Use a pattern library and/or style guide and/or atomic design

A pattern library (something like this) can mean you have what you are looking for when you need it. Need some tabs? Here you go, this is the established way for doing that. And it’s likely built in such a way the specificity is already light, so overriding won’t be overly difficult.

Atomic design (book) can guide how how your site (or the pattern library) is built, so even if you don’t have a full pattern for what you need, you have the building blocks below it.

A style guide might save you, because it might enforce specific rules about specificity, in an attempt to save you from yourself.

Consider opt-in typography

At the same time you’re trying to use the cascade and have smart defaults for lots of elements, you might want to scope some of those smart defaults sometimes. For instance, a list element is often used for navigation and within content. The styles for them will be drastically different. So why not start with a clean slate and apply text styling only when needed.

/* reset styles globally */
ul, ol, li { list-style: none; margin: 0; padding: 0;
} /* scope text styles to text content */
.text-content { h1, h2, h3 { } p { } ul { } ol { } /* etc */

That does increase the specificity of those text selectors, but it means that rules specifically for text aren’t affecting more than they need to be and there is less need for overrides.

Outside of your control issues

Perhaps some third party code expects or injects certain HTML onto your page. You have to work with that. You can still try and use as low specificity selectors as you can. You can leave comments in the code indicating why the selectors are like this. You can use low specificity selectors, but use !important overrides. You can ask the people responsible for the non-ideal code if they can fix it.

Only up the specificity lightly, and note it

If you need to get into a specificity fight, rather than reaching for a sledgehammer like an ID or !important, trying something lighter.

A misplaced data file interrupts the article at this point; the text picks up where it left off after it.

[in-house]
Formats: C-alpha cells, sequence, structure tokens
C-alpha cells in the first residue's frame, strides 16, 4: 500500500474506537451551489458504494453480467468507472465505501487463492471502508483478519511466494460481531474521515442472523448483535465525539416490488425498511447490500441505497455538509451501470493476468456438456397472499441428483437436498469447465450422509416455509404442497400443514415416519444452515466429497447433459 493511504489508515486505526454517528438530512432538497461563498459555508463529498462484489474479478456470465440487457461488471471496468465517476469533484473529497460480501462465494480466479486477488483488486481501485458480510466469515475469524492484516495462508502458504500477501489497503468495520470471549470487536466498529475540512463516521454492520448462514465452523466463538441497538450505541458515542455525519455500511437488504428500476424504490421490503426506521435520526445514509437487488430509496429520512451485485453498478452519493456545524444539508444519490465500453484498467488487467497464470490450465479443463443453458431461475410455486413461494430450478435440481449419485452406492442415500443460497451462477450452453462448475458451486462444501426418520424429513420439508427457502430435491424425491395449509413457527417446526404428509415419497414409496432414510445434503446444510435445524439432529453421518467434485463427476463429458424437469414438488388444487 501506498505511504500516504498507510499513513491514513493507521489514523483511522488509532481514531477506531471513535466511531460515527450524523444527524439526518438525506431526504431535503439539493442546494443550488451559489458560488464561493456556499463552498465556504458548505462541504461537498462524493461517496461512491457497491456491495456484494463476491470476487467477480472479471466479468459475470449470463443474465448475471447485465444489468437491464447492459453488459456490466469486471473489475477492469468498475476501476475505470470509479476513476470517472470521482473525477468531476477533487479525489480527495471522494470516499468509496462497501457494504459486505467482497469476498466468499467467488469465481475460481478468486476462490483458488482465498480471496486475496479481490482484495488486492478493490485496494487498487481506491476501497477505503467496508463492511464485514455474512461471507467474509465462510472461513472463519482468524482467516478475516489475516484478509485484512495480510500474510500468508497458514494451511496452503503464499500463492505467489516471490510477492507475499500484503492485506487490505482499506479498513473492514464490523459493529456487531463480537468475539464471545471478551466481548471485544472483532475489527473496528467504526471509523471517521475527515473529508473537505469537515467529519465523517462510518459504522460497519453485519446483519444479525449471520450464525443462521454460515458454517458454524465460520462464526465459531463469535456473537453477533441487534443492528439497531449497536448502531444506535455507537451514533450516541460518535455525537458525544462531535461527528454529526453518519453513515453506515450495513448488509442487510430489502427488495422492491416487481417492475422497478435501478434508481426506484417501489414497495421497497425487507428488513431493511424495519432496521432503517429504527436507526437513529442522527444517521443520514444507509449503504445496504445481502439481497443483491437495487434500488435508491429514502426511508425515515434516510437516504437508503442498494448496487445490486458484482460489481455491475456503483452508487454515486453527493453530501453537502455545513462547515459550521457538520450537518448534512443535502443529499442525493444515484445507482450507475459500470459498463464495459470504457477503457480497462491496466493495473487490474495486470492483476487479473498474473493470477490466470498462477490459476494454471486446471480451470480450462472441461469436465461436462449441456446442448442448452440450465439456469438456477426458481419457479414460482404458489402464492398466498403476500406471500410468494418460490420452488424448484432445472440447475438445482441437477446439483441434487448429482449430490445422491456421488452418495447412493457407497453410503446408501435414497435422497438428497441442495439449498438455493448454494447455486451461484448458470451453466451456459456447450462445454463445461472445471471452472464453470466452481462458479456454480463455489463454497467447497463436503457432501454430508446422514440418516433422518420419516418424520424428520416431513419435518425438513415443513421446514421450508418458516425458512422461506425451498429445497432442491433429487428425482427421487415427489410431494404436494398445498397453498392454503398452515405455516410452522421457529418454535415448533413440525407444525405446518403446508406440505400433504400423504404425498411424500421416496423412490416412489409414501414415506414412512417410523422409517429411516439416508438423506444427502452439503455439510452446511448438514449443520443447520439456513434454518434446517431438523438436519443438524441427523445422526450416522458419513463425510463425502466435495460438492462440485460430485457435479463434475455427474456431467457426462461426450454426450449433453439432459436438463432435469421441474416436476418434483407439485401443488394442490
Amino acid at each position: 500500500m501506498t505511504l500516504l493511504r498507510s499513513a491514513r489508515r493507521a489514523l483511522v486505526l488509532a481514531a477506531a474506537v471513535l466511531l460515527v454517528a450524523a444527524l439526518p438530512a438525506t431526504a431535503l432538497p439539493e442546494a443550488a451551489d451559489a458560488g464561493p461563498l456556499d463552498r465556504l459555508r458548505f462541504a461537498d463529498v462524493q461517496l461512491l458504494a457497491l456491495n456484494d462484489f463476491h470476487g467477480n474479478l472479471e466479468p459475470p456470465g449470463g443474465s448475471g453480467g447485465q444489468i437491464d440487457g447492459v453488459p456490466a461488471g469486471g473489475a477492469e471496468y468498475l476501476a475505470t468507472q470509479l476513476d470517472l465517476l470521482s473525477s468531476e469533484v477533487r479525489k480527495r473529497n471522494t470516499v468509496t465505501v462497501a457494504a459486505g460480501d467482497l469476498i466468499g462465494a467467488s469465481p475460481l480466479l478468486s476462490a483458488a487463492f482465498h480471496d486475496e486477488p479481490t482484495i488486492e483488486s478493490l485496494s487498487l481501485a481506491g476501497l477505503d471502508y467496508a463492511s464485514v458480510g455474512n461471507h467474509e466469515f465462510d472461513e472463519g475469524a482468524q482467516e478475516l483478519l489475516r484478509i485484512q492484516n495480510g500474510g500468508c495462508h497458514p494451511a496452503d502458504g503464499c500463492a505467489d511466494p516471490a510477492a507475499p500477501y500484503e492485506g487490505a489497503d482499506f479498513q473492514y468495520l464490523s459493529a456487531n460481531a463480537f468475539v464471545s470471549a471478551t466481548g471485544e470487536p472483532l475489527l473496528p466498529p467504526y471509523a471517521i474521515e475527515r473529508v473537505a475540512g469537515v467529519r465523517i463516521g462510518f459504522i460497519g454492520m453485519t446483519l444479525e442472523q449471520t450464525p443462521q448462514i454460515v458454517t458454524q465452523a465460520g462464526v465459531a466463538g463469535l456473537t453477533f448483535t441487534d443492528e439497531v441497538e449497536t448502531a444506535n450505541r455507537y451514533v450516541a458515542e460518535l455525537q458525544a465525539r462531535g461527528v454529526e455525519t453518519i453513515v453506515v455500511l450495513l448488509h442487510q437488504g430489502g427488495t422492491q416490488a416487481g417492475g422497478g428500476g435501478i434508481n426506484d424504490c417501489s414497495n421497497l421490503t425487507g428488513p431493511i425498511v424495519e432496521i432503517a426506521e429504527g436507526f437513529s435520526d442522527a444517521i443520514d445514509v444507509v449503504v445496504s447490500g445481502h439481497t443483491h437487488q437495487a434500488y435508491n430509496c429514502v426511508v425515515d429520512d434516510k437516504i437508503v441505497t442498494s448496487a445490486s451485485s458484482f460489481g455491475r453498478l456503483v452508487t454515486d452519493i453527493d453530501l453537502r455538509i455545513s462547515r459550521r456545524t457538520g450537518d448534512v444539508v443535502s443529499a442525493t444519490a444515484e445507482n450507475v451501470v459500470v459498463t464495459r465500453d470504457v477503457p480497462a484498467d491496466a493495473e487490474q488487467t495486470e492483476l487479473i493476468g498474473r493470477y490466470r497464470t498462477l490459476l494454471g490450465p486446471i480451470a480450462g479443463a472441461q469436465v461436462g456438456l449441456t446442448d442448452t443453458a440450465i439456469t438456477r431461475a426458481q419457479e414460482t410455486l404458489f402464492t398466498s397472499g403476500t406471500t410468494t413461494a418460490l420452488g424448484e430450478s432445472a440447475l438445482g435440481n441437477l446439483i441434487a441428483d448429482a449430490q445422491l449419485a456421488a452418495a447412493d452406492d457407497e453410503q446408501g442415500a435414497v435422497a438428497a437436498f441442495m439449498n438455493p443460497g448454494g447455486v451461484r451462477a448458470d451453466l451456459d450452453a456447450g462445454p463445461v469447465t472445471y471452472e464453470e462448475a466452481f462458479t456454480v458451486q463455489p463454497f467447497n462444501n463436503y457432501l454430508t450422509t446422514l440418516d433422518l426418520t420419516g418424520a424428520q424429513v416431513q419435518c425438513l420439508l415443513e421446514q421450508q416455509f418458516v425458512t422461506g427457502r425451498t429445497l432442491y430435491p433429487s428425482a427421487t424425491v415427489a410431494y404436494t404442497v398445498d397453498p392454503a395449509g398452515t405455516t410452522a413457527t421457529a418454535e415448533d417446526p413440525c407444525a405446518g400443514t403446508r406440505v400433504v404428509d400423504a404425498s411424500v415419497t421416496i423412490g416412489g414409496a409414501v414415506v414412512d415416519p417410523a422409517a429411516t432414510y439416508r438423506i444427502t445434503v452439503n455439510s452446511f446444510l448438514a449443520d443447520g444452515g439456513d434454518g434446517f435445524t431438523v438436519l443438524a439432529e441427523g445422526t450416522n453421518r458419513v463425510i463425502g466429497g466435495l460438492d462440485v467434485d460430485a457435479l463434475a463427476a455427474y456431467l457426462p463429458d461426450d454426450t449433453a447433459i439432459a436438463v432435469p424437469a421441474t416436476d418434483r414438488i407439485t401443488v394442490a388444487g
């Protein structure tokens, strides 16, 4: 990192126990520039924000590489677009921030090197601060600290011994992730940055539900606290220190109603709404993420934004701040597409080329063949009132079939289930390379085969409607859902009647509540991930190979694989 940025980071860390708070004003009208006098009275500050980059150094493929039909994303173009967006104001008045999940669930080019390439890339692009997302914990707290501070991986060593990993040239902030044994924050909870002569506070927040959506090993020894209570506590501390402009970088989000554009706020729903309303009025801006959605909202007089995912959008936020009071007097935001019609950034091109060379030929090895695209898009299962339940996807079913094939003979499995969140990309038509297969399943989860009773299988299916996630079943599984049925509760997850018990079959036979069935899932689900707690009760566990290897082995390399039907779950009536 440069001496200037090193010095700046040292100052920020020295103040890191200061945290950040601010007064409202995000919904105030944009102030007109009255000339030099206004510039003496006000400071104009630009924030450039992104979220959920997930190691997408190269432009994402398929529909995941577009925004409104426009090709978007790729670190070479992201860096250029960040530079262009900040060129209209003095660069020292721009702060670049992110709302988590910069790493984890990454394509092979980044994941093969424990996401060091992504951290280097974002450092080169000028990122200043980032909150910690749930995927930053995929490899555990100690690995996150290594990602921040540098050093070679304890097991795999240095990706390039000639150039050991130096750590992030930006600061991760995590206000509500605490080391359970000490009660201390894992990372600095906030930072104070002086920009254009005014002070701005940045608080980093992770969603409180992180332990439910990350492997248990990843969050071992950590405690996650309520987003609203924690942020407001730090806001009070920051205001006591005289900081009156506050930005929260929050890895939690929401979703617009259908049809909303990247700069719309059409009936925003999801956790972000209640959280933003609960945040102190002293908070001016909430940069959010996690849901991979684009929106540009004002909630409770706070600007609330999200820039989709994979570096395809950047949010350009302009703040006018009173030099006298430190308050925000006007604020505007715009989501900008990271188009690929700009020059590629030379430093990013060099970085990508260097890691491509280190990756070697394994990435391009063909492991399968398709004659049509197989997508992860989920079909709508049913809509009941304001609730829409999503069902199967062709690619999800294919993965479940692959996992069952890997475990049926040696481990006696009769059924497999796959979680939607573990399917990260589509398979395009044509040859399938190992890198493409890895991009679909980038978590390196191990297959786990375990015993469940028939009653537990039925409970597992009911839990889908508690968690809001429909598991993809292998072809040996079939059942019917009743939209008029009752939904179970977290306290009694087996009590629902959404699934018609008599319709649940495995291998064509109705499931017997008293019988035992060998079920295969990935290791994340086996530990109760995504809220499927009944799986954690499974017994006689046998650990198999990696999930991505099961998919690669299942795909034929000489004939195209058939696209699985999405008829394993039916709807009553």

A tag-qualifier is the minimum possible specificity upgrade.

ul.override { /* I win */ }
.normal {

But limiting a selector to a specific tag is a weird limiting factor. Might be smart to just add an additional class instead. If another name doesn’t make sense, you can even use the same class if needed.

.nav.override {
.override.override {
.nav {

Just because nesting is nice, it doesn’t mean specificity has to go up

Nesting in preprocessors is sometimes discouraged because it makes it so easy to write overly selectors. But nesting is sometimes just visually nice in the stylesheet, because it groups things together making it easier to read and digest.

Bohdan Kokotko reminded me recently the ampersand in Sass can be used to essentially do namespacing rather than compound selectors.

.what { color: red; &-so { color: green; &-ever { color: blue; } }
.what { color: red;
.what-so { color: green;
.what-so-ever { color: blue;

The single-class wrapper

A rather forceful way to handle an override is use an existing wrapping element over the area you need to apply style overrides to, or add a new one.

… existing stuff …

You now have the ability to override any existing style in there by only adding a single class to the selector. It’s specificity creep, but an attempt at keeping it low.

.override .existing {

Only once

If you’re ever overriding an override, that’s a good place to stop and re-consider.

Can you give yourself just a single class that you can use instead? A single override can actually be efficient, like a variation on a pattern instead of creating a new pattern. An override of an override is a recipe for confusion and further fighting.

Just do better next time

If you’ve been bitten by specificity problems, even if fixing them is impractical right now, at least you know now that it’s problematic and can approach things differently next time.

Strategies for Keeping CSS Specificity Low is a post from CSS-Tricks